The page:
The Woman In White (1997) is an adaptation of a Wilkie Collins Victorian mystery I have watched a couple times and enjoyed each time. But I have debated doing a review of this film because it is/has been a fairly popular period drama that many people have already seen. So in this review I want to particularly address why I've put an asterick next to it on the "Old-Fashioned Films" page marking it has having an objectionable themes or scenes. I want to point out the good points, bad points and whether to see or not see.
Synopsis: The story of two sisters so unalike but so completely devoted to each other. Marian Fairlie, the older sister, is a bold modern woman, with a skeptical view of life. She is protective of her younger sister Laura who is sweet, naive and trusting. Their story begins when their uncle highers young Mr. Hartright to teach them art. Mr. Hartright is enchanted by Laura and befriends both girls until the startling testimony of a servant girl casts a shadow on his character and he is dismissed. Thus begins a series of strange events which continues with the strange babblings of "the woman in white", the half-crazed forest wanderer Anne Catherick. Laura soon marries young Sir Percival Glide, a man Marian worries is only after her money. Marian spends a long visit her sister and brother-in-law where she also meets Count Fosco. There she begins to see the depths of evil she has feared, danger not primarily of body but of the mind. Can she keep her sister and her fortune safe and find out the mystery behind Anne Catherick's past? She'll have to stoop to underhanded inquiries and accept help from an old friend before the wrong is righted. - Laurie M.
The Good: In this film the lines of good and evil are clearly drawn, especially in the end. The bad are punished and the good are rewarded. Though evil threatens to prevail many times, good will ultimately win the day.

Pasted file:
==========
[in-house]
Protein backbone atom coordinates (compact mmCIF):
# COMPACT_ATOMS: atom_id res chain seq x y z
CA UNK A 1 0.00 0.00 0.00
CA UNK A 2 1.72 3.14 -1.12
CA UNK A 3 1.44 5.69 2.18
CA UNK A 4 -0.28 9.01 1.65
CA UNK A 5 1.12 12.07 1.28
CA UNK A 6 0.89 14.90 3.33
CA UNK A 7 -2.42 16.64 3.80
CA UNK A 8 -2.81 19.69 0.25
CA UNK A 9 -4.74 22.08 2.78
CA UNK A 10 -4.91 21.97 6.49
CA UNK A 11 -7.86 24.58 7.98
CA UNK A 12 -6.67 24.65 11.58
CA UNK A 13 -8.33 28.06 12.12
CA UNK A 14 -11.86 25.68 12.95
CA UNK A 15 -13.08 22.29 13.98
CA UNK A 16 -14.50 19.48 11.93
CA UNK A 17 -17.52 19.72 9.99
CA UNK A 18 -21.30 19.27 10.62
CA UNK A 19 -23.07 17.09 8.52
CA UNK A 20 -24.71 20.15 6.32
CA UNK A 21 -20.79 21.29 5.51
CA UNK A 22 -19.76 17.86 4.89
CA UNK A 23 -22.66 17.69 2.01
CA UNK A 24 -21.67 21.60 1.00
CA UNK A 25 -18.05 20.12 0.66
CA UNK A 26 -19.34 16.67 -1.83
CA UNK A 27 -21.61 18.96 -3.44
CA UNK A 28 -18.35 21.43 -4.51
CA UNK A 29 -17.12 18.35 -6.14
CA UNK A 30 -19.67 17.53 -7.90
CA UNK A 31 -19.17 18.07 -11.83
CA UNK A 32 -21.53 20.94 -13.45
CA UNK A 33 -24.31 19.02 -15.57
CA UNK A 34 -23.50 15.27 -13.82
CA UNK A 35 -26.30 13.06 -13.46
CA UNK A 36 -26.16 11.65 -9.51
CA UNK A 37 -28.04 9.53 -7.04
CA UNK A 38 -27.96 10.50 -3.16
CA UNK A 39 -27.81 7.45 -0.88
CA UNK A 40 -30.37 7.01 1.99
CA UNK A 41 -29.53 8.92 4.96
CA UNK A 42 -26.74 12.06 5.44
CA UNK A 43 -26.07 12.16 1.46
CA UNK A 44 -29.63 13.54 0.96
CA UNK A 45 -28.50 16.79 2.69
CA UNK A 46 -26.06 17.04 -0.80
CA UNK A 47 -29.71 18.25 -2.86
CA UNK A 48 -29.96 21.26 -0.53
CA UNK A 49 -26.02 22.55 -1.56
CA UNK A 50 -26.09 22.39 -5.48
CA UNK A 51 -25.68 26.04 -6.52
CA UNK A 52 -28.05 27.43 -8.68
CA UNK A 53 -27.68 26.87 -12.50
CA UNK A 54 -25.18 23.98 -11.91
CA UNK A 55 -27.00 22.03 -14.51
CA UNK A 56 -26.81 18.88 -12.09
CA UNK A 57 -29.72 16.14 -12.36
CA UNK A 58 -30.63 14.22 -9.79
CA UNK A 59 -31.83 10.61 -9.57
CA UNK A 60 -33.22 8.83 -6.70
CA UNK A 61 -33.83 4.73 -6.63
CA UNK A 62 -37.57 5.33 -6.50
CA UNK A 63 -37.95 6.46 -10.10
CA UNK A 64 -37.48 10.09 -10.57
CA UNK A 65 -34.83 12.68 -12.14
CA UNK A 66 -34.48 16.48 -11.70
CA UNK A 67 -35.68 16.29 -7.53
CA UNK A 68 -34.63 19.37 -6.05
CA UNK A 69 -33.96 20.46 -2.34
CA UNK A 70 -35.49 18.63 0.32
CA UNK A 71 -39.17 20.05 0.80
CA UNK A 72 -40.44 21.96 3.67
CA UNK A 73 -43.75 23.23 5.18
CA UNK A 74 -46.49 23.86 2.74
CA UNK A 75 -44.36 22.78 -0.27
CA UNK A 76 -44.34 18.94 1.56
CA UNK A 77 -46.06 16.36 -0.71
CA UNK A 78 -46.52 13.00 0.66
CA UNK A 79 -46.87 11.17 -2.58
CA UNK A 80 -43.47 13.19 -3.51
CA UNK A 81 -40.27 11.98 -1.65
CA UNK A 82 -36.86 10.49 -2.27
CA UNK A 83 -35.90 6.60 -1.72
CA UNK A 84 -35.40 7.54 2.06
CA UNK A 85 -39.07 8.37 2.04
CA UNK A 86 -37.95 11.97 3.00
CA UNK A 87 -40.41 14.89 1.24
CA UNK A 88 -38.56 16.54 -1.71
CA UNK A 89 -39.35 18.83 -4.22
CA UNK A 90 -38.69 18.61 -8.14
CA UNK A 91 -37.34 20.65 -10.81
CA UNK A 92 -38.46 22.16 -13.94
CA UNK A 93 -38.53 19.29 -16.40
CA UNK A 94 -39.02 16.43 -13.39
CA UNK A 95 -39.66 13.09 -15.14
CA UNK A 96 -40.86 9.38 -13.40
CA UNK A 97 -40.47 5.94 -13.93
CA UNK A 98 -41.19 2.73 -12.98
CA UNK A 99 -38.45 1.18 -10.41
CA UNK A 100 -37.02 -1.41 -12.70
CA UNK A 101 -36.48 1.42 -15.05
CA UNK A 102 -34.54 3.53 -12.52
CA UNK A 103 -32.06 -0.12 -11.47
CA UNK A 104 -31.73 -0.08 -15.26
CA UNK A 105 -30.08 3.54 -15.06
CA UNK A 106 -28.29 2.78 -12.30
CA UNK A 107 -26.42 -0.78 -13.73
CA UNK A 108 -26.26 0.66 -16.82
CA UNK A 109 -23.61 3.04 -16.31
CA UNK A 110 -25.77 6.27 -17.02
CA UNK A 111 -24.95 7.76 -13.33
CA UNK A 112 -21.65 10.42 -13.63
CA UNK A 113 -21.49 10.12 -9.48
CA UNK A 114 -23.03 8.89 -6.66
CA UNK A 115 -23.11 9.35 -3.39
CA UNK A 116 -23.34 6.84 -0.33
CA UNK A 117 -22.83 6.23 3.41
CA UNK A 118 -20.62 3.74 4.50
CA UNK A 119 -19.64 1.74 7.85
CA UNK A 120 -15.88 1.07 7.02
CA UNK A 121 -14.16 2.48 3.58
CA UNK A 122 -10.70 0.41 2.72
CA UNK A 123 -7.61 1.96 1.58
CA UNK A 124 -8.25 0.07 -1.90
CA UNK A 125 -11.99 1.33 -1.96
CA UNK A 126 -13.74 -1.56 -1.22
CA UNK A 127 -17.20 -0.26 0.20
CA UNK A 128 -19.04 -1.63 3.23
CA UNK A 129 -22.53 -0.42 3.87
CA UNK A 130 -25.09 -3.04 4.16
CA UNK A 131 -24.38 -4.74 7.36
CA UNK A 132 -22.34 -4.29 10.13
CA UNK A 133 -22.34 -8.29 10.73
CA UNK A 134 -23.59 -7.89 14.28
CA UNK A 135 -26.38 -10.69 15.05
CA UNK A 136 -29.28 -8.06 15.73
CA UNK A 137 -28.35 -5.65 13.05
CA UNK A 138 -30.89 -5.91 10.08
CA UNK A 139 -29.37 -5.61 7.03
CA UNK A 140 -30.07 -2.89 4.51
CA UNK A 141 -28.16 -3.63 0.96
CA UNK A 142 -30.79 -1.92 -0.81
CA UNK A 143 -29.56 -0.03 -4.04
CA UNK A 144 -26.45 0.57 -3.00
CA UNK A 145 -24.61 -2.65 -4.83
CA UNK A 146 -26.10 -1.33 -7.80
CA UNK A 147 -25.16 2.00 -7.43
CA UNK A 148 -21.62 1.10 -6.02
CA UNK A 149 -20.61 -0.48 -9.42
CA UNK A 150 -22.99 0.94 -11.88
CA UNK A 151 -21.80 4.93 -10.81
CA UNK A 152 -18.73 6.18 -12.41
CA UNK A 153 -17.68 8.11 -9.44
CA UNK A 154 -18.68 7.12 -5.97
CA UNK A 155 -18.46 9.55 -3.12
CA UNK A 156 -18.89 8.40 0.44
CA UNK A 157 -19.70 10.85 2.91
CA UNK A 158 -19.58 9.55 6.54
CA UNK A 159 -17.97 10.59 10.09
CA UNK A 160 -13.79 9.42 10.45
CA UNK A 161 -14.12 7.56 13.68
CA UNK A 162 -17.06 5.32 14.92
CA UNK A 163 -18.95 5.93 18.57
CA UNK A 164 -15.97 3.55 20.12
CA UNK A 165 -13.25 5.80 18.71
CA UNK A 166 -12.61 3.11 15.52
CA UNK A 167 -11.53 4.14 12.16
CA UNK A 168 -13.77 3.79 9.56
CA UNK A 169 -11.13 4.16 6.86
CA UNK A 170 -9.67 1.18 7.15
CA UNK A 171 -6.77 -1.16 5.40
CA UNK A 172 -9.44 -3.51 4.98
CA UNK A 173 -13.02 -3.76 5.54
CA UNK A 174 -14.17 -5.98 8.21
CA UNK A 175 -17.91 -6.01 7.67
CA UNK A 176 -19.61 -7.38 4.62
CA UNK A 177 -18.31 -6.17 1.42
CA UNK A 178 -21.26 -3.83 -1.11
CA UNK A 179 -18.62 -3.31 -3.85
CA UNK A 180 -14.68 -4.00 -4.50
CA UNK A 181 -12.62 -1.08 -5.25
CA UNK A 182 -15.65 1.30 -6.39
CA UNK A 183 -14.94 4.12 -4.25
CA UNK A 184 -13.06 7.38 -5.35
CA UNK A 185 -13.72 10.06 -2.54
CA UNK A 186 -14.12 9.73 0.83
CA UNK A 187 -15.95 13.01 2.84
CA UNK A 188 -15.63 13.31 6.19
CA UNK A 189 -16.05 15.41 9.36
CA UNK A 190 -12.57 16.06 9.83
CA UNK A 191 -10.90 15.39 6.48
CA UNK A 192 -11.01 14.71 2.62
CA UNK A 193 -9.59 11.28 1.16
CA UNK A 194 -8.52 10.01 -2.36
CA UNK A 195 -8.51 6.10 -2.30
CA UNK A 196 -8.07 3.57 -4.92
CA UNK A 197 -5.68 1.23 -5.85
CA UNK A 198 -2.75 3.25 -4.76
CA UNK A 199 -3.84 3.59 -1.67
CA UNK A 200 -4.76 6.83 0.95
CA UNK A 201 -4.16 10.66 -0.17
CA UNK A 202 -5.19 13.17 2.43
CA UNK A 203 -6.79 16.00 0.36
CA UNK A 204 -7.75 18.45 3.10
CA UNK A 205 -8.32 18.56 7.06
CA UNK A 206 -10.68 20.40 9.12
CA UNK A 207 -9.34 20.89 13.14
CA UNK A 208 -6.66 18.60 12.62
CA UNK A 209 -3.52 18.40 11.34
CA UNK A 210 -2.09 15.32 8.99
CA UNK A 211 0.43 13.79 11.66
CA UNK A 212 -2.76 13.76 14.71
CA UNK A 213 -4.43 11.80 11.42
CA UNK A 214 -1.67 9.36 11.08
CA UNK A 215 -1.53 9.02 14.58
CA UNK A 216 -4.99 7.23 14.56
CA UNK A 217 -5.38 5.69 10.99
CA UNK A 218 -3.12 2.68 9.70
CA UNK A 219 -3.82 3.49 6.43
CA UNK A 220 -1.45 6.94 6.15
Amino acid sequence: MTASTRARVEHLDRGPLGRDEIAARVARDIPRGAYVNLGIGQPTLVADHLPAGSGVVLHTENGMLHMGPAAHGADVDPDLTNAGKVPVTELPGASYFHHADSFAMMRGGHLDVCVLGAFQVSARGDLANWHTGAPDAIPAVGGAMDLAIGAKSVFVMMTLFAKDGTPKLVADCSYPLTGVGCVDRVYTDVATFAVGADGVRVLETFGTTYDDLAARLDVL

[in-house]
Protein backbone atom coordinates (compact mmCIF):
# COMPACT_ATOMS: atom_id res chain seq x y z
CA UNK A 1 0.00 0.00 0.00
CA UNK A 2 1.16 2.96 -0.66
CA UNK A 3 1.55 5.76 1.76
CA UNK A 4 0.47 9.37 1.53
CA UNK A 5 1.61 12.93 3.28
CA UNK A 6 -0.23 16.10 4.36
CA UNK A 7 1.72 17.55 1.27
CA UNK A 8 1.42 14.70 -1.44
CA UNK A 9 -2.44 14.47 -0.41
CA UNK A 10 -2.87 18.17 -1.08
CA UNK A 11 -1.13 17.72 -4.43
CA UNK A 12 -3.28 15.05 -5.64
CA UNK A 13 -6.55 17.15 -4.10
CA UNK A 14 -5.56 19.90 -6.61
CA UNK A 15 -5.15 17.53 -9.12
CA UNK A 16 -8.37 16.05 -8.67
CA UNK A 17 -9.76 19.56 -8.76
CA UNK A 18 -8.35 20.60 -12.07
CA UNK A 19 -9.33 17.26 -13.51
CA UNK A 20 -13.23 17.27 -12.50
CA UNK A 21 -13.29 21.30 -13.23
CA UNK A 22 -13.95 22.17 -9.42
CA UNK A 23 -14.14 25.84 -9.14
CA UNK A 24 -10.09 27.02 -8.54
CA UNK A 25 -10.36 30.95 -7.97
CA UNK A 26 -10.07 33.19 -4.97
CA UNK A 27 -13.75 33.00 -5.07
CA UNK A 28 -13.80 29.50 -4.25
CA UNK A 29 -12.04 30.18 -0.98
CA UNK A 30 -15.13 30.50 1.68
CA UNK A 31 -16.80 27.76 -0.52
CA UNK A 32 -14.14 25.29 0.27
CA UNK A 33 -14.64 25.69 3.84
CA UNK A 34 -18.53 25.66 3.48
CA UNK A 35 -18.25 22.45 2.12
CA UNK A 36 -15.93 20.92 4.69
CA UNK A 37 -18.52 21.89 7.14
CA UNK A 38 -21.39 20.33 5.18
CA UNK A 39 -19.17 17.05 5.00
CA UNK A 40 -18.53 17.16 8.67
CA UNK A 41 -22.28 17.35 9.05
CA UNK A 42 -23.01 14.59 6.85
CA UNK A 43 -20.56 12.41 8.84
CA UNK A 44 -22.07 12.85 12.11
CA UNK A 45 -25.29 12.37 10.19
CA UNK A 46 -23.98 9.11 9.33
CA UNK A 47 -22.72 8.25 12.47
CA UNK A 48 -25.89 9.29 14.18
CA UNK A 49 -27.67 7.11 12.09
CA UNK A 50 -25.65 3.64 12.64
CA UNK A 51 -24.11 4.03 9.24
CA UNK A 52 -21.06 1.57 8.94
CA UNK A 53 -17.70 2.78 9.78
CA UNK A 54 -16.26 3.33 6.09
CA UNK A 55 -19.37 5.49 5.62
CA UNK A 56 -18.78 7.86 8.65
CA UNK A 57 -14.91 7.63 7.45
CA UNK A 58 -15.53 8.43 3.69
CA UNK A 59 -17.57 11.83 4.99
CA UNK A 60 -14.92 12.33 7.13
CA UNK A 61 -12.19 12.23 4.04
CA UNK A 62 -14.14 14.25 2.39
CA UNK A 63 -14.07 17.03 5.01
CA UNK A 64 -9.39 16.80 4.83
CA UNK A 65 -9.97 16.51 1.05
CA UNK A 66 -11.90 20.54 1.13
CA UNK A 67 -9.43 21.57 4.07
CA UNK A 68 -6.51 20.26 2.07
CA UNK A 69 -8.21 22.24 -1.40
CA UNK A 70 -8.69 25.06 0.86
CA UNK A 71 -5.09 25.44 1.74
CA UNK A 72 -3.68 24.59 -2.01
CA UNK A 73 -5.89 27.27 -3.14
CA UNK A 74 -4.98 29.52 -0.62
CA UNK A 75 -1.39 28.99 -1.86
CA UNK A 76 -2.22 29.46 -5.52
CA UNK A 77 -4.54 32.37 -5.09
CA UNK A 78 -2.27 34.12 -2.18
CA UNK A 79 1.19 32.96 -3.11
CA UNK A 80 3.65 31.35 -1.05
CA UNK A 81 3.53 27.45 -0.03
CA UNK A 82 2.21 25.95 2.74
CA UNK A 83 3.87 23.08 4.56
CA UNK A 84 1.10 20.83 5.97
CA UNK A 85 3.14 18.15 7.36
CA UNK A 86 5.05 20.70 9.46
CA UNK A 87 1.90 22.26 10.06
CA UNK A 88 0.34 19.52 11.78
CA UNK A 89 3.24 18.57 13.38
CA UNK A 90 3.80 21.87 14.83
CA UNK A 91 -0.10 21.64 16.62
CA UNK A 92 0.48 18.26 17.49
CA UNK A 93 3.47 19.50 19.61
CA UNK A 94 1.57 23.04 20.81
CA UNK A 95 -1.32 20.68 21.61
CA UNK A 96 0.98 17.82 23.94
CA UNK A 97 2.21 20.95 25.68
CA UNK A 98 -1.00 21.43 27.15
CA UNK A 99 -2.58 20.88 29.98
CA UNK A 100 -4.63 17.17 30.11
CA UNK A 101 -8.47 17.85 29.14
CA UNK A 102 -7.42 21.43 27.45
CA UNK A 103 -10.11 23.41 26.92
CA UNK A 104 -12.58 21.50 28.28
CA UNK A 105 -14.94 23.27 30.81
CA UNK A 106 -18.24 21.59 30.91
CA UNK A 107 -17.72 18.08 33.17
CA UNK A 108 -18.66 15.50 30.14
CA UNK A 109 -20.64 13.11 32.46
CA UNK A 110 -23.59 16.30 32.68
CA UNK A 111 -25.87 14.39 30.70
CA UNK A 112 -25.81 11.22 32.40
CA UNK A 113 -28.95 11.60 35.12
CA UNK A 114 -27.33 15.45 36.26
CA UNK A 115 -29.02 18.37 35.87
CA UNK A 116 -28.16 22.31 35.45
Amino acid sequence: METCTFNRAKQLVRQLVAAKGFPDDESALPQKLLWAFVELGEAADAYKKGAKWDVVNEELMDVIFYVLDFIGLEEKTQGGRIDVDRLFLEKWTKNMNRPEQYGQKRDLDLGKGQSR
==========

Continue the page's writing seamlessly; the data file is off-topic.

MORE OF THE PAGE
The sisterly devotion between Marian and Laura is very touching. Laura herself is the sweetest girl you'd every want to meet and it's hard to see bad things come her way. Marian turns out to be the heroine of sorts, and her devotion to her sister and to finding out the truth is commendable. A sweet love story also develops during the film which adds a lovely ending, but the couple must go through many hardships before they're allowed to be happy at last.
The Bad: Anne Catherick is the "woman in white" and her story is a very sad one. Laura's life is also full of misery after she marries, and though none of the abuse and manipulation is shown it is mentioned and bruises are shown. No violence is ever shown on screen and threats are not physical but more of a mental vein. The suspense in the film reminds me of an Alfred Hitchcock film - you don't need blood and gore to make a film suspenseful and scary! There is a scene toward the end of the film that is very scary, but it turns out that the bad guy gets what he deserves. Marian does quite a bit of hiding and creeping about, and she also has to do some underhanded things (such as threatening a doctor with scandal) to find out the truth. I wouldn't recommend this film for viewers under 16 years of age, simply for the themes of abuse and suspense that run through the film.
Sets and costumes are all lovely! Music is very fitting for the story and ambiance. Acting is exceptional, just what one would expect from a BBC period drama. There are many recognizable faces. Here are just a few and a bit about the characters they portray:
- Tara Fitzgerald as Marian Fairlie - Marian is a strong personality and a loving older sister. Actress Tara Fitzgerald seems to have spent much time in period dramas many of which I haven't seen. Films I have seen her in and enjoyed: The Tennant of Wildfell Hall, Mrs. Reed in Jane Eyre (2006), and Marple: The Body In The Library, and The Englishman Who Went Up a Hill But Came Down a Mountain. Her performance in The Woman in White is similar to the character she plays in The Tennant of Wildfell Hall but she does a marvelous job as always.